It wasn't first-place but it wasn't fourth place, either.
The Lakeland College Rustlers picked up a bronze medal at the Canadian Collegiate Athletic Association women's volleyball national championship tournament, following a three-set win (25-15, 25-20, 25-16) over the Humber College Hawks at Grande Prairie Regional College gym on Saturday night.
Nothing can ever match the thrill of running on to the court to mob your teammates knowing you're the best team in Canada.
Last year, the Rustlers had the pleasure of that rarified feeling but this year it's 'just' a bronze, but the feeling of winning, no matter the medal, well, that never changes.
"To come from Lakeland College and to say 'we're the third best team in the country this year,' I'm super proud of our team," Rustlers head coach Austin Dyer said. "Just the fact we can say that, that we're here, that we won that bronze medal, is huge for our program."
"It's was a big deal for us to bounce back after the loss on Friday night (to the Vancouver Island Mariners in the semifinal)," setter Rae Sigurdson added. "That was the first thing we talked about, we had to leave it in the past, and (move forward)."
But just as bad as winning a medal they wanted to play better. They came into the tournament as the defending national champion and, through the first couple of games, they didn't resemble that team at all.
But not on Saturday, especially on Saturday night. They had the bounce, they had the look of a team that was the best in the country just a year ago.
"Everything was about how we played" Dyer said. "We didn't see it until (Saturday night). We looked like defending national champions. We've been fighting it real bad but on Saturday we showed up."
It's unfortunate the Rustlers 'showed up' a day late but an improved performance was something they needed to do.
"We weren't ourselves this weekend," Sigurdson said.
Dyer is the master of his volleyball domain but one thing he can't master is internal and external pressure. Maybe he can manage it but that's about the best he can do. The club felt the pressure in trying to repeat. That never went away until Friday night.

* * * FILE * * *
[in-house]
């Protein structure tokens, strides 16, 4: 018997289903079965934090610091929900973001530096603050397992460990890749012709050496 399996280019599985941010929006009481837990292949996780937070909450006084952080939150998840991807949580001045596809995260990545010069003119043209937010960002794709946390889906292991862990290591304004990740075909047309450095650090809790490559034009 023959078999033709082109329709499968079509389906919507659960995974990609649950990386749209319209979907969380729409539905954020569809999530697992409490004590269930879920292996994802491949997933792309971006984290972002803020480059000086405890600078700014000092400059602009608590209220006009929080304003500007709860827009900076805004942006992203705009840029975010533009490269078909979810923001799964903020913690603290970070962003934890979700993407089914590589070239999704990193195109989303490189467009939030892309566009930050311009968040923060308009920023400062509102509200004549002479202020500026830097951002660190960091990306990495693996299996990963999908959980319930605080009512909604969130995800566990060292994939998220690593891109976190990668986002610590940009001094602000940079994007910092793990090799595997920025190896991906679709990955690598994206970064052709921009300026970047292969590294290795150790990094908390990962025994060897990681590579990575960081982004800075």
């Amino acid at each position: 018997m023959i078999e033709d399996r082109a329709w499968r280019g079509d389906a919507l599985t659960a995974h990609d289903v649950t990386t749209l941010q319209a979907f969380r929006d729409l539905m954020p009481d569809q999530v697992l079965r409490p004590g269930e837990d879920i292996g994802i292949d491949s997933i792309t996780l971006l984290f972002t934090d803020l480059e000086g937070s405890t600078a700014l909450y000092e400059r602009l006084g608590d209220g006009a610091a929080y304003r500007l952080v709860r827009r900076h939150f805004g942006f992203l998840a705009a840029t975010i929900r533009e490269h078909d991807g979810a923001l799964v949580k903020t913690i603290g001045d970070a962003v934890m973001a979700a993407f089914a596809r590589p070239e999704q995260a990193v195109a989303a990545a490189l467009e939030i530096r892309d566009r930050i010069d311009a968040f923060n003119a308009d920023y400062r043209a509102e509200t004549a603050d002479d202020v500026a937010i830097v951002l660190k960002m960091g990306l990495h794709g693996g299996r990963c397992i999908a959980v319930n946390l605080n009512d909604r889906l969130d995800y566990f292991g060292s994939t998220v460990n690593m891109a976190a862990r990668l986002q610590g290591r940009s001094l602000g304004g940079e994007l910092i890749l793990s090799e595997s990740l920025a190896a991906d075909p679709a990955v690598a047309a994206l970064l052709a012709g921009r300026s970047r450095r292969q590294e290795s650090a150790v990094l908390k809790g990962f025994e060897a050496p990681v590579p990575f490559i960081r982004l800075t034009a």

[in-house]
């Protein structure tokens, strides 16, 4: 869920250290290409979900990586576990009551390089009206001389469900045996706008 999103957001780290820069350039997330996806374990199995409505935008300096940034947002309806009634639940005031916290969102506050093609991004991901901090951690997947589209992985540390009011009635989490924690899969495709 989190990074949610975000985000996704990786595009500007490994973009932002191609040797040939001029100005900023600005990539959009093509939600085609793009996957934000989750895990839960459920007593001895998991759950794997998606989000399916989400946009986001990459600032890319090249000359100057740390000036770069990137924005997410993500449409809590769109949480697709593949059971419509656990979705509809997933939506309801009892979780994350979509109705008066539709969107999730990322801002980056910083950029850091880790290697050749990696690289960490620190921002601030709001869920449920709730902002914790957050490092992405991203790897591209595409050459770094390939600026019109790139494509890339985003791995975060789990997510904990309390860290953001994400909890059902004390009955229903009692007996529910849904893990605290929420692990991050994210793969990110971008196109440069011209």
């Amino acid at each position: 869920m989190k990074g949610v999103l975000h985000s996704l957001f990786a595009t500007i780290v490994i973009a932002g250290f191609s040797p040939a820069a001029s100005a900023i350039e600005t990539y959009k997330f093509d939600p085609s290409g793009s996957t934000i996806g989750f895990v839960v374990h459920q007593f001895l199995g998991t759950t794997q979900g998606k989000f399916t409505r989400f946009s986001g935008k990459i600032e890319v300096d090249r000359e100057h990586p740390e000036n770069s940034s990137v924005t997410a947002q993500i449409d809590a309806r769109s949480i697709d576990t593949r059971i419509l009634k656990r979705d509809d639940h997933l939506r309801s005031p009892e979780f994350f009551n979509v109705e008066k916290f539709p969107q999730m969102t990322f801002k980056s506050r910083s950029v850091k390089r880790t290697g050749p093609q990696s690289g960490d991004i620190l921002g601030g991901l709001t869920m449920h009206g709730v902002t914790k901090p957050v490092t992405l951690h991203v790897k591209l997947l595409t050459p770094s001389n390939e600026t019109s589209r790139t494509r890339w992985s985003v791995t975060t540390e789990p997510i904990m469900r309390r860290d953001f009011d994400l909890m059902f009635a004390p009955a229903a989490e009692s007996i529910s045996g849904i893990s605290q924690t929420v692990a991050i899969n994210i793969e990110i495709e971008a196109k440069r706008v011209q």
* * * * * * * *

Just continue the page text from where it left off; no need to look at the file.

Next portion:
And when it did it was transformative.
"We expected to win the whole thing and when things weren't going our way it was hard to break the tension," Dyer said. "Once it was gone, we played loose, free and we were awesome."
"It was always in the back of our heads, we thought about it all year," Sigurdson said about the pressure to repeat. "When we came here we tried to avoid it but it was the reality."
The Rustlers got into the bronze-medal game following in a three set win (27-25, 25-23, 25-19) win over the Elans Garneau on Saturday morning.
Naturally, the club was emotionally distraught after the loss on Friday night, with more than a few wet eyes in the locker room post-game.
But the sun came up and life continued on the way it has for eons. There were other challenges upon this earth worth striving for.
Like a bronze medal.
"We were crushed on (Friday night,)" Dyer said. "The pressure of trying to repeat, and you wake up the next morning, and it's gone. We got up (on Saturday morning) and said 'let's try to be the best team we can.' All the pressure is gone so we can play free and try to worry about our own side."
Story and photo provided by: Gordon Anderson